Just like its big sister festival Coachella, country music festival Stagecoach had a big surprise guest over the weekend. No, it wasn’t Lil Nas X (though he did show up alongside Billy Ray Cyrus); it was herpes, a guest that surprised over 100 unlucky festival attendees.
According to the online Herpes diagnosis and treatment website HerpAlert, there was a spike in the area of people who suspected they had herpes during the weekend of Stagecoach. In total, the website saw 114 cases reported in Palm Desert, Coachella Valley, and Indio.
That might not seem like much given how many people flock to those areas for a festival like Stagecoach. But for scale, HerpAlert usually handles 12 cases a day… in all of Southern California.
All things said, the Stagecoach herpes outbreak wasn’t nearly as bad as the Coachella herpes outbreak. HerpAlert saw over 250 cases reported in those same regions during the first weekend of Coachella. By the end of the festival, HerpAlert reportedly diagnosed 1,105 herpes cases in Southern California (including Indio, Palm Desert, Coachella Valley, Los Angeles, Orange, and San Diego counties, regions where many festival goers reside). Of course, giving the incubation period for HSV-1 can be up to 12 days, its possible some of those Stagecoach-connected reports were actually Coachella ticket holders.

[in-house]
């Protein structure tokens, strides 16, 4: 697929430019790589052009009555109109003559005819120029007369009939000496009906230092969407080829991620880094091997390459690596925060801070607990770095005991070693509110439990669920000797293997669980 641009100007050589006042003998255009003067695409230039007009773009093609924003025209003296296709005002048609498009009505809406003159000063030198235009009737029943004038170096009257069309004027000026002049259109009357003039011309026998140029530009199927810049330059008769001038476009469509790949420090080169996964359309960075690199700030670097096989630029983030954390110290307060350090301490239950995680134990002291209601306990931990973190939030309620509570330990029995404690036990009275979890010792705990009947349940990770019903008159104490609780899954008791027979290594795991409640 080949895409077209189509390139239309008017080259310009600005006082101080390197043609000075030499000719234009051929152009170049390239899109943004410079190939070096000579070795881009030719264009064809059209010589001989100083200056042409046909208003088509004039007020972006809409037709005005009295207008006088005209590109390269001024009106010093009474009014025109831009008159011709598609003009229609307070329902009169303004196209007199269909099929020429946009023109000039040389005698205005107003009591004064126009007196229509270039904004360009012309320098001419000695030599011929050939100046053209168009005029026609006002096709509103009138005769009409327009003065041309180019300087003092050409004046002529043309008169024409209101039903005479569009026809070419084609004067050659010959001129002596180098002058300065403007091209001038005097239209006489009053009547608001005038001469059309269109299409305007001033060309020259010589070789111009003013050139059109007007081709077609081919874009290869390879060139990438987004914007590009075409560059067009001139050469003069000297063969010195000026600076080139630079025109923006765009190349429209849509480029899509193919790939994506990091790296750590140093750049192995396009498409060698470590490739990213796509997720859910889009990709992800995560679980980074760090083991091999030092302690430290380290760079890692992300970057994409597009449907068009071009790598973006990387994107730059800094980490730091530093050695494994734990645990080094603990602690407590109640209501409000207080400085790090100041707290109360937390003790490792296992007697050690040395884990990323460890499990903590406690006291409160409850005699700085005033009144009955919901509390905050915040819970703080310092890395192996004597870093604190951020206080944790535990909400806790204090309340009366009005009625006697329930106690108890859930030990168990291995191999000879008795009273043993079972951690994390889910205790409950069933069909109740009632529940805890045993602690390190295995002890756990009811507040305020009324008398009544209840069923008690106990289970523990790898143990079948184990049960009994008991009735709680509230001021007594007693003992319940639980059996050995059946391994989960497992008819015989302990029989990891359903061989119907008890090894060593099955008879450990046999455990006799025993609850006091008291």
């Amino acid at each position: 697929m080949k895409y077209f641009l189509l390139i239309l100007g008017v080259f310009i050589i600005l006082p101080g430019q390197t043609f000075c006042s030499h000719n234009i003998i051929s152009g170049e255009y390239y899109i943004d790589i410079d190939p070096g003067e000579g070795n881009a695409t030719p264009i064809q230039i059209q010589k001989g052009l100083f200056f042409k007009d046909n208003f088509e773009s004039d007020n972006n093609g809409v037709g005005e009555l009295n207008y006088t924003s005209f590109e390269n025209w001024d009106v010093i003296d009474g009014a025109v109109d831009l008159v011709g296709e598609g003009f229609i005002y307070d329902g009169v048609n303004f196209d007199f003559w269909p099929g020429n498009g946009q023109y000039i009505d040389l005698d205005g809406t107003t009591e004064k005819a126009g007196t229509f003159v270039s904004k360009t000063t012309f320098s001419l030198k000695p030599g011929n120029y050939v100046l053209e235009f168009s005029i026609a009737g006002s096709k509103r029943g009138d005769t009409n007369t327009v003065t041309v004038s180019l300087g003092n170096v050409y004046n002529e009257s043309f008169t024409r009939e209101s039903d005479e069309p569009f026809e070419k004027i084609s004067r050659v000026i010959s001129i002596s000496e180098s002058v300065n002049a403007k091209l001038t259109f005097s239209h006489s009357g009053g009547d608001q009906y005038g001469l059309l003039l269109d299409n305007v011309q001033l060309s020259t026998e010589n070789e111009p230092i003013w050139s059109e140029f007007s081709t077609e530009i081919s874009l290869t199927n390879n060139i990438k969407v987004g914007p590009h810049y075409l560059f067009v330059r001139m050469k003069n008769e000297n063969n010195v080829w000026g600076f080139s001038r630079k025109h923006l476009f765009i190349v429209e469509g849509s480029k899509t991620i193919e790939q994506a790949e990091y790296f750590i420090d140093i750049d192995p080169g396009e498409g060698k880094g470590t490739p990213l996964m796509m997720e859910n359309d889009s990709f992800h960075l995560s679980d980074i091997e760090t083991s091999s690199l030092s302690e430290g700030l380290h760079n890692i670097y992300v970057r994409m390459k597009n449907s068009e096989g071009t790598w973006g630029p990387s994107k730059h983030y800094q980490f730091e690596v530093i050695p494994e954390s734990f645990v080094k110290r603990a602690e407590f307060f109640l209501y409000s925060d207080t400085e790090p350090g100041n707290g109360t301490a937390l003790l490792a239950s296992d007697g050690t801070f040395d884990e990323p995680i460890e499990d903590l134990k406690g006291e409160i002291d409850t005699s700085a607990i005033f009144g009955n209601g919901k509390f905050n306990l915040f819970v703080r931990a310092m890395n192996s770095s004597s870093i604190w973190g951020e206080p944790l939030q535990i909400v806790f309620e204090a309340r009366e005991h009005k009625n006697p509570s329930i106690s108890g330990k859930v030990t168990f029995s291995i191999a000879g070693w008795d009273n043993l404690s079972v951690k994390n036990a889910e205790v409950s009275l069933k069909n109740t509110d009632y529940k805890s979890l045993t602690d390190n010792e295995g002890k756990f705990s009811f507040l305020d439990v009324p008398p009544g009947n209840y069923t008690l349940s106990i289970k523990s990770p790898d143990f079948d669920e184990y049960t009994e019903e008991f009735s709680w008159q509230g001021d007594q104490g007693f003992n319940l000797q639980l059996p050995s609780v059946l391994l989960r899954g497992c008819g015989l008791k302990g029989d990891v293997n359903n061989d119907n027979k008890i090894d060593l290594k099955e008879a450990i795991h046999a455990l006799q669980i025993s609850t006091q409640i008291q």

It’s worth noting that HerpAlert is only two years old and, unfortunately, herpes is a very common virus. The goal of the site is to make getting diagnosed less awkward and complicated. Users can upload photos of their infections for doctors to diagnosis. Just hours after reviewing them, medical professionals can issue prescriptions to pharmacies to treat it.
Update: Speaking with Billboard, health professionals and representatives from HerpAlert have couched the reports of an “outbreak” in deeper detail. According to Jose Arballo, public information officer for the Riverside Department of Public Health (which overseas an area that includes Coachella) none of the relevant labs or disease control centers reported an increase in herpes. Timing is a particular issue, as even HerpAlert’s medical director, Lynn Marie Morski, notes that it’s likely many of the apps reports were people “coming to get medication to treat and prevent flares.” She added, “We see it as people deciding to take proactive care of their health and the health of those they may interact with over the weekend.”
“We do not have a number of diagnosed new cases, as sometimes we cannot determine via their history and photos, so we have to advise they see a provider in person,” Morski concluded. In fact, herpes is so common and relatively simple that one official from the Los Angeles County Department of Public Health told Billboard the STD “is not a reportable disease…”
After all of this, it’s starting to look like that influencer who faked going to Coachella had the right idea all along.